CalculiX is based on the finite element method for three-dimensional structural computations. In this test, Ryzen Threadripper 1950X bests Intel's -7900X, while the 1920X leads the rest of the field.

SRMP algorithms are used for discrete energy minimization, and none of the AMD entrants handle them well, suggesting the benchmark might be latency-sensitive.

The Kirchhoff Migration test plays well with AMD's Threadripper design, though, so the company's highest-end chips lead the field by an impressive margin.


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  • Aldain
    Great review as always but on the power consumption fron given that the 1950x has six more cores and the 1920 has two more they are more power efficient than the 7900x is every regard relative to the high stock clocks of the TR
    Reply
  • derekullo
    "Ryzen Threadripper 1920X comes arms with 12 physical cores and SMT"

    ...

    Judging from Threadripper 1950X versus the Threadripper 1900X we can infer that a difference of 400 megahertz is worth the tdp of 16 whole threads.

    I never realized HT / SMT was that efficient or is AMD holding something back with the Threadripper 1900x?
    Reply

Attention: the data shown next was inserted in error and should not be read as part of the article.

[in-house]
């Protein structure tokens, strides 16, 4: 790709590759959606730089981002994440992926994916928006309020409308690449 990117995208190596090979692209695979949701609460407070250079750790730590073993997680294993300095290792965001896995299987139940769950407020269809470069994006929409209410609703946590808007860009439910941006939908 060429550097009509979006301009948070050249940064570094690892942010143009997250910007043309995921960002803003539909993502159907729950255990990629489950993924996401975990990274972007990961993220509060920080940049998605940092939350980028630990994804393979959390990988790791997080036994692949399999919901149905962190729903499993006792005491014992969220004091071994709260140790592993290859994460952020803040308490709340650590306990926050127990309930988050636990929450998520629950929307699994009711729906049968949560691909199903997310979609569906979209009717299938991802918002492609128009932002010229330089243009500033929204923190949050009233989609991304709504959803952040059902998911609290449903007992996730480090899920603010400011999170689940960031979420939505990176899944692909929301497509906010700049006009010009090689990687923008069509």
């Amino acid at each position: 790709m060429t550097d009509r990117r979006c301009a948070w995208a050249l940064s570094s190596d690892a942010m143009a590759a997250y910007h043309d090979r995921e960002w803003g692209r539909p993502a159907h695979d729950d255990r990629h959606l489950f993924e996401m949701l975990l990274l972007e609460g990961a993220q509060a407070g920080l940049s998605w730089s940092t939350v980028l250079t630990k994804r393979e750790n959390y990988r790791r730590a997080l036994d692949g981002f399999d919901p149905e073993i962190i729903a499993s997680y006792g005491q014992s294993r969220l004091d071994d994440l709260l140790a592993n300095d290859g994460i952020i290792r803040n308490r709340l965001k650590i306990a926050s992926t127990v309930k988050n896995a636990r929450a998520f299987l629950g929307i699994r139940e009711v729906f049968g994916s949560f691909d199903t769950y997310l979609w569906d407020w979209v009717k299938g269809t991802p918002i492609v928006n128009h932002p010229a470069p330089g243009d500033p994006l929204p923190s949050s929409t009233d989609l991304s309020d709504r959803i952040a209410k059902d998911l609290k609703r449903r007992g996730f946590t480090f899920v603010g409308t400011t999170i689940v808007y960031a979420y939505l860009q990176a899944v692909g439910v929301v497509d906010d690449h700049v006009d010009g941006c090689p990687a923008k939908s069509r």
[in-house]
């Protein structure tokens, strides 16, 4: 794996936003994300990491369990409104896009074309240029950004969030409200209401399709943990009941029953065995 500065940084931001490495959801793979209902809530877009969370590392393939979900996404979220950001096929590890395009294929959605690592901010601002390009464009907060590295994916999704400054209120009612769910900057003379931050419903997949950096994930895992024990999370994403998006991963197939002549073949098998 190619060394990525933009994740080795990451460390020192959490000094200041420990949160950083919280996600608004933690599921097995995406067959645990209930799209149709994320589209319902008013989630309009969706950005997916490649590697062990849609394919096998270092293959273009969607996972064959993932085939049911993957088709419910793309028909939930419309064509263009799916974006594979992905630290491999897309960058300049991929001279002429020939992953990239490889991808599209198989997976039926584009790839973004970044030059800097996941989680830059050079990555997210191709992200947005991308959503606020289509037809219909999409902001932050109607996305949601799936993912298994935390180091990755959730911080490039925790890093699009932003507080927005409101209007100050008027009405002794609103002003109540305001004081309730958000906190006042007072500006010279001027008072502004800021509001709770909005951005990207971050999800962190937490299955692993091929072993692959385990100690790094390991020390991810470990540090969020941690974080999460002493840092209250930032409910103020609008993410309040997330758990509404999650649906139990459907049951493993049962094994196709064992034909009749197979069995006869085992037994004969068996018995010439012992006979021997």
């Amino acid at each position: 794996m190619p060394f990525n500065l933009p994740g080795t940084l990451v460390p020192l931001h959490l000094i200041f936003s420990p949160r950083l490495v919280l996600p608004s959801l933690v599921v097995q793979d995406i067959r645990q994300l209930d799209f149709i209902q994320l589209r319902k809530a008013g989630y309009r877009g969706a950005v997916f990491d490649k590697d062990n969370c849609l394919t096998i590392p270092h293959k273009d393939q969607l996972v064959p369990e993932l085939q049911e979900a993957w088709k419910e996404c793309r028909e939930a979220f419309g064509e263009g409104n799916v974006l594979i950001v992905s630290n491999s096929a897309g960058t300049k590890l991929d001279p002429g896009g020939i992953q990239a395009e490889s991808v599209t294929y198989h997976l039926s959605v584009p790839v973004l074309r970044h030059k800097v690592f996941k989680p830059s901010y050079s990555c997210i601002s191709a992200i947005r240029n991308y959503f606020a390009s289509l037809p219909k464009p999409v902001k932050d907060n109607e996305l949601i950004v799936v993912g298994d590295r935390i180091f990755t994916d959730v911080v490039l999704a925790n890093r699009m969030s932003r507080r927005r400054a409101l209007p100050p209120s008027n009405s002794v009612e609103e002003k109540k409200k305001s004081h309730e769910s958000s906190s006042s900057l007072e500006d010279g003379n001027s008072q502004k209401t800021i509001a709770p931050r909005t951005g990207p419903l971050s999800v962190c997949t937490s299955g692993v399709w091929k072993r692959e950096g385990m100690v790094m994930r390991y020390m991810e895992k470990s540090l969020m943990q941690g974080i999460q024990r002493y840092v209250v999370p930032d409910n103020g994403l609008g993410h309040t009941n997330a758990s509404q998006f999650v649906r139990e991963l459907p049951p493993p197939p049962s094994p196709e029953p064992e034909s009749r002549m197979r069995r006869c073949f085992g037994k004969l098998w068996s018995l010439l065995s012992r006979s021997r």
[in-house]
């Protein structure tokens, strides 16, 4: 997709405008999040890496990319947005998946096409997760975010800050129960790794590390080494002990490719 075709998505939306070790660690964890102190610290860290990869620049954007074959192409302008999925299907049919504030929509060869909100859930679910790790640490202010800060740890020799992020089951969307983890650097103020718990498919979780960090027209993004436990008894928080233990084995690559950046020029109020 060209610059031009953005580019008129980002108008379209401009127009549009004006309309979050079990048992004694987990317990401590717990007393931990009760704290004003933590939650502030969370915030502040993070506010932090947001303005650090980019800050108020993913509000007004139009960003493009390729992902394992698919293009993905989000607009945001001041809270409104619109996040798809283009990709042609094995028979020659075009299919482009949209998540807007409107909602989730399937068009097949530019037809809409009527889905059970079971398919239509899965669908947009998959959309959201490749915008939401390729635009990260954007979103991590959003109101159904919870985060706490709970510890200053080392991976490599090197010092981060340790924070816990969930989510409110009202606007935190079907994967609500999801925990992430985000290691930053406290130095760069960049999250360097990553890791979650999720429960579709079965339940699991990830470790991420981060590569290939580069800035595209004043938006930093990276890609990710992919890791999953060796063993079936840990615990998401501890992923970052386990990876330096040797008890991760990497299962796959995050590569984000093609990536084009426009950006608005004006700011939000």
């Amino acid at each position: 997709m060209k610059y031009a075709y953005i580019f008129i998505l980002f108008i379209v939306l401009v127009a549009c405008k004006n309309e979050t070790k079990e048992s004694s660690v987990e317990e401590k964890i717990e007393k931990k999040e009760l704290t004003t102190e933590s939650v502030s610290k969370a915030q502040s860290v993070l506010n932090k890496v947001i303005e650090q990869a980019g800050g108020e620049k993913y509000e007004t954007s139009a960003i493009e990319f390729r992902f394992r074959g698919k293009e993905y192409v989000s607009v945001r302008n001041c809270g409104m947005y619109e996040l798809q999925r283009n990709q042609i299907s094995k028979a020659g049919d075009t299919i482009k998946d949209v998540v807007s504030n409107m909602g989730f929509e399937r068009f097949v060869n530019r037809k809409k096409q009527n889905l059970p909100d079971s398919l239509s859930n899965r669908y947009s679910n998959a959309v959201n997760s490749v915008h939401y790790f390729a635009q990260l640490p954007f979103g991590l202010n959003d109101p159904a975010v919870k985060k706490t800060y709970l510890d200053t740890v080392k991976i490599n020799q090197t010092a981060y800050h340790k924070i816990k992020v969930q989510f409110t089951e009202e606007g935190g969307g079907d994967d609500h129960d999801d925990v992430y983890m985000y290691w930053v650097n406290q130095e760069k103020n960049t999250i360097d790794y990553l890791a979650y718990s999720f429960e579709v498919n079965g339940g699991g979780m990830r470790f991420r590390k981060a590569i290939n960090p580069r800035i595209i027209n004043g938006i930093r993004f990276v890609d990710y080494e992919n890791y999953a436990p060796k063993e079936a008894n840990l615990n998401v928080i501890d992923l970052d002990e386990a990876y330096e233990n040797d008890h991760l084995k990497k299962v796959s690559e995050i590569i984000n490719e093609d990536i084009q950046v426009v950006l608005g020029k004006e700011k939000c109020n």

• jeremyj_83
    Your sister site Anandtech did a retest of Threadripper a while back and found that their original form of game mode was more effective than the one supplied by AMD. What they had done is disable SMT and have a 16c/16t CPU instead of the 8c/16t that AMD's game mode does. http://www.anandtech.com/show/11726/retesting-amd-ryzen-threadrippers-game-mode-halving-cores-for-more-performance/16
    Reply
  • Wisecracker
    Hats-off to AMD and Intel. The quantity (and quality) of processing power is simply amazing these days. Long gone are the times of taking days off (literally) for "rasterizing and rendering" of work flows

    ...or is AMD holding something back with the Threadripper 1900x?
    I think the better question is, "Where is AMD going from here?"

    The first revision Socket SP3r2/TR4 mobos are simply amazing, and AMD has traditionally maintained (and improved!) their high-end stuff. I can't wait to see how they use those 4094 landings and massive bandwidth over the next few years. The next iteration of the 'Ripper already has me salivating :ouch:

    I'll take 4X Summit Ridge 'glued' together, please !!

    Reply
  • RomeoReject
    This was a great article. While there's no way in hell I'll ever be able to afford something this high-end, it's cool to see AMD trading punches once again.